Evergreen, Trees, Decorative fruit or berries
These medium-size evergreen trees are praised by some gardeners, heartily disliked by others. The two species discussed here differ markedly, though both are tolerant of many soils, and leaves of both can cause dermatitis. Female trees bear abundant, small red fruits that attract birds. S. molle is the most widely grown.
Native to the Peruvian Andes. Fast growth to 25–40 ft. tall and wide. Trunks of old trees are heavy and fantastically gnarled, with knots and burls that often sprout leaves or small branches. Heavy limbs support light, gracefully pendulous branchlets. Bright green leaves have many narrow leaflets to 2 in. long. Drooping, 4–6-in. clusters of tiny yellowish white summer flowers are followed by rosy berries in fall, winter. (Trees with nearly all male flowers do not bear fruit.) This tree produces copious litter, is subject to scale infestation, and has greedy surface roots that make it difficult to garden beneath. Nonetheless, it’s a fine choice for shading a play area or gravel-surfaced, outdoor living space. Just plant it away from paving, sewers, or drains, and give it room to spread. Among the brightest green trees in the desert. Planted at 2-ft. intervals, a row can be pruned into a graceful, billowy hedge. Susceptible to root rots, especially Texas root rot. Little or no water to moderate water. In Hawaii, best at higher elevations.Schinus terebinthifolius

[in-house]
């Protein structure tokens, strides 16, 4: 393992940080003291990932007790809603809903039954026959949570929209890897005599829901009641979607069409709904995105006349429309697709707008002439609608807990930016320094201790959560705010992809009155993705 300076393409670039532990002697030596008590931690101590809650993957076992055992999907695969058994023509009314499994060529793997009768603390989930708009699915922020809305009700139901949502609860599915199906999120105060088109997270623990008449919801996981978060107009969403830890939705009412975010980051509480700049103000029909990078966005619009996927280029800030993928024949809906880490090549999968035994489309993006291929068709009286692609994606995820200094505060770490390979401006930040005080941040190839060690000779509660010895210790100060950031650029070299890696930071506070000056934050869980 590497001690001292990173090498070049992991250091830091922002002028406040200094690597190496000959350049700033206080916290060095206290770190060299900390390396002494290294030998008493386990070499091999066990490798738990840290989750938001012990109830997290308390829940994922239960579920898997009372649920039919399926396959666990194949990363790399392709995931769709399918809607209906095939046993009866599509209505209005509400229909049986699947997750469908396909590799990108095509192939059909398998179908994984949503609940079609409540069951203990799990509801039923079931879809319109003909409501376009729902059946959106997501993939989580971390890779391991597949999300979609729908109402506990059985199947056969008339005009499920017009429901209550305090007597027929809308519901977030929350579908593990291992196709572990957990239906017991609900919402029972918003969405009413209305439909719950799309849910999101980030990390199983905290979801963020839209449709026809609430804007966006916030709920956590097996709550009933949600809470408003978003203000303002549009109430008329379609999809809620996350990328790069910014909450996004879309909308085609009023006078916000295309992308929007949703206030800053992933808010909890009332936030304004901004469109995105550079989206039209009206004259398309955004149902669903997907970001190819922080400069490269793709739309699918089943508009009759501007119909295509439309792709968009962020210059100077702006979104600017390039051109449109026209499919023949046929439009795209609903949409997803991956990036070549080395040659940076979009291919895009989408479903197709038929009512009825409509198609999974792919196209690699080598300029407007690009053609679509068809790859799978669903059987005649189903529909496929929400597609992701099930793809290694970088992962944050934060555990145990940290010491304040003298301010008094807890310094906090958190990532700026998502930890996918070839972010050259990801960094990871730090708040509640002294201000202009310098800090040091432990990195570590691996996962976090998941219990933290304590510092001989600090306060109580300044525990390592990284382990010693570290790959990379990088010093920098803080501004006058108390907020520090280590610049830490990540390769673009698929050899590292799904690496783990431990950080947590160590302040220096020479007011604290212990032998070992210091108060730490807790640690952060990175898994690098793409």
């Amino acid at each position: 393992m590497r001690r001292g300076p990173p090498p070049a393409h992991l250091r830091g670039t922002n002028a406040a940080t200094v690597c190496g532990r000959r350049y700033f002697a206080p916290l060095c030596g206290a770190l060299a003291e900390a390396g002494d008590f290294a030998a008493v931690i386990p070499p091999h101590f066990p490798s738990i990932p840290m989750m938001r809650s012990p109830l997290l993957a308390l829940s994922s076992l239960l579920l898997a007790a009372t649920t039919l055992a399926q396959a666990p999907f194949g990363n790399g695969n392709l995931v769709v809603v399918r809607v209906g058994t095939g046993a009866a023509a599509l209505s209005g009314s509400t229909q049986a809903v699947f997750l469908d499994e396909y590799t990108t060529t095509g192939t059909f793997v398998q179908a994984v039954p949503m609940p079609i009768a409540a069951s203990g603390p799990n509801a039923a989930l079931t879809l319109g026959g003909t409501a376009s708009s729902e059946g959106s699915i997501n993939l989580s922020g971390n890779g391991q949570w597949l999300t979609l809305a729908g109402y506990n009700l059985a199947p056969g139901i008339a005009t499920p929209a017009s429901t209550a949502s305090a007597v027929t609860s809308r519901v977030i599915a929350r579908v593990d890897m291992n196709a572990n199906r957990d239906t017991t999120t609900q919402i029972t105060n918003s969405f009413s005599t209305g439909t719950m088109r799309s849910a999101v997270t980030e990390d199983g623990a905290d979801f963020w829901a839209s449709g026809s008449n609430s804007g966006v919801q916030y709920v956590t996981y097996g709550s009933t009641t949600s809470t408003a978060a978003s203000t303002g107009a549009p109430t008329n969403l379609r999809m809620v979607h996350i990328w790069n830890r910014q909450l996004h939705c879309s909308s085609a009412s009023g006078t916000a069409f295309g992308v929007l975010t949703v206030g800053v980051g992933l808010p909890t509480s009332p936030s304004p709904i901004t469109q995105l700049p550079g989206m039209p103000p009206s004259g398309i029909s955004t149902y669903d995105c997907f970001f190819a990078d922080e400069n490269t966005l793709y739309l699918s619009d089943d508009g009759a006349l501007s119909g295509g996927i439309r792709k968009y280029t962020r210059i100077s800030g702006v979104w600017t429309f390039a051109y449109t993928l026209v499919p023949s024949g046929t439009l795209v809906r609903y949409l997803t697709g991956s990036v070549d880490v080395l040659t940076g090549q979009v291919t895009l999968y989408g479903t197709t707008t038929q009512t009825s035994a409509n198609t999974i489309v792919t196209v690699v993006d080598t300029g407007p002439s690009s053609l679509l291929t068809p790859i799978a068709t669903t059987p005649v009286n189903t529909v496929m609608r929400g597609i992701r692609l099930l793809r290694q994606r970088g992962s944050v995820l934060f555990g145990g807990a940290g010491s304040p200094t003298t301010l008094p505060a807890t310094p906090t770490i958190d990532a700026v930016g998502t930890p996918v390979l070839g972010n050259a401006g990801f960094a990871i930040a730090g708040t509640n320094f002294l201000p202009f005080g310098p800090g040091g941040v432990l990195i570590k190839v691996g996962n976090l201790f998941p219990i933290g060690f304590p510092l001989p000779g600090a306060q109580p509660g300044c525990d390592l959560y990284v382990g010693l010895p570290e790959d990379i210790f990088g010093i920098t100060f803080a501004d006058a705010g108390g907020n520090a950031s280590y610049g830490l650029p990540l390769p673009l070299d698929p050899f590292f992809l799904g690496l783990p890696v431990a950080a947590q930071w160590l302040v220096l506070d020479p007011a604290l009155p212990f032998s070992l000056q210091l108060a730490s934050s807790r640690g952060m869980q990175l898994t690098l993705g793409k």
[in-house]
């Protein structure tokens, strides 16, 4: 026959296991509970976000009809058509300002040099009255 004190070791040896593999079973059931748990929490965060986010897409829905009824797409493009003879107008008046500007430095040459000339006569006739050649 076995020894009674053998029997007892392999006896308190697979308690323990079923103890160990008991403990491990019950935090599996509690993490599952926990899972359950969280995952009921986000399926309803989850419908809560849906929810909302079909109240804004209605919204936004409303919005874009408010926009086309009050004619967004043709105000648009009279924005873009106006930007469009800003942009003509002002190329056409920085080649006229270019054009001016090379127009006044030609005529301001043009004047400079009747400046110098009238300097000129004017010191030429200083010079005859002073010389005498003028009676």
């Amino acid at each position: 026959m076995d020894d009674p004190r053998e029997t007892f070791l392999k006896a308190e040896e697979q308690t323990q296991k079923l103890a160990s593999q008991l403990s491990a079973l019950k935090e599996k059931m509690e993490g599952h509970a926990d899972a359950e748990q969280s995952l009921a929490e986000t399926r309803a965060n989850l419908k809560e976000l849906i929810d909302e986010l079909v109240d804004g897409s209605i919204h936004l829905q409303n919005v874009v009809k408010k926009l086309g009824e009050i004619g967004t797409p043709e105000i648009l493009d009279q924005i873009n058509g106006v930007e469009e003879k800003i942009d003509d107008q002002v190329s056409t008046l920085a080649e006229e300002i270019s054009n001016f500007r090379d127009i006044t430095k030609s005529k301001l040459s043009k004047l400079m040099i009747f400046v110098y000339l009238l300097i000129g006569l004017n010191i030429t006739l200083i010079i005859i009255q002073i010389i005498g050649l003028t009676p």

Native to Brazil; naturalized in Hawaii. Moderate growth to 30 ft. tall and wide; train to single or multiple trunks. Nonpendulous growth. Has darker green, coarser glossy leaves than S. molle, with 5 to 13 oval leaflets; showy bright red berries in winter. Highly variable; select a tree during fruiting season, looking for the largest, showiest berries and best foliage. Dried berries are sold as pink peppercorns; eaten in quantity, they can cause gastric distress. Wood is subject to breakage, so shorten long, lanky limbs and thin the canopy to let winds pass through. Prone to verticillium wilt. Attractive shade tree for patio or garden. Self-sown seedlings can be a problem. In Hawaii, where female trees are invasive, plant males only. Moderate to regular water (applied deeply).
Native to South Africa. Evergreen; will die to the ground in extreme cold. Sword-like leaves grow to 2...
Native to the Ozarks. Grows to 2–3 ft. high, 2 ft. wide. Drooping yellow to orange-yellow rays s...
Much-branched shrubs grow to 3 ft. high and 4 ft. wide, with typically sparse foliage that tends to dr...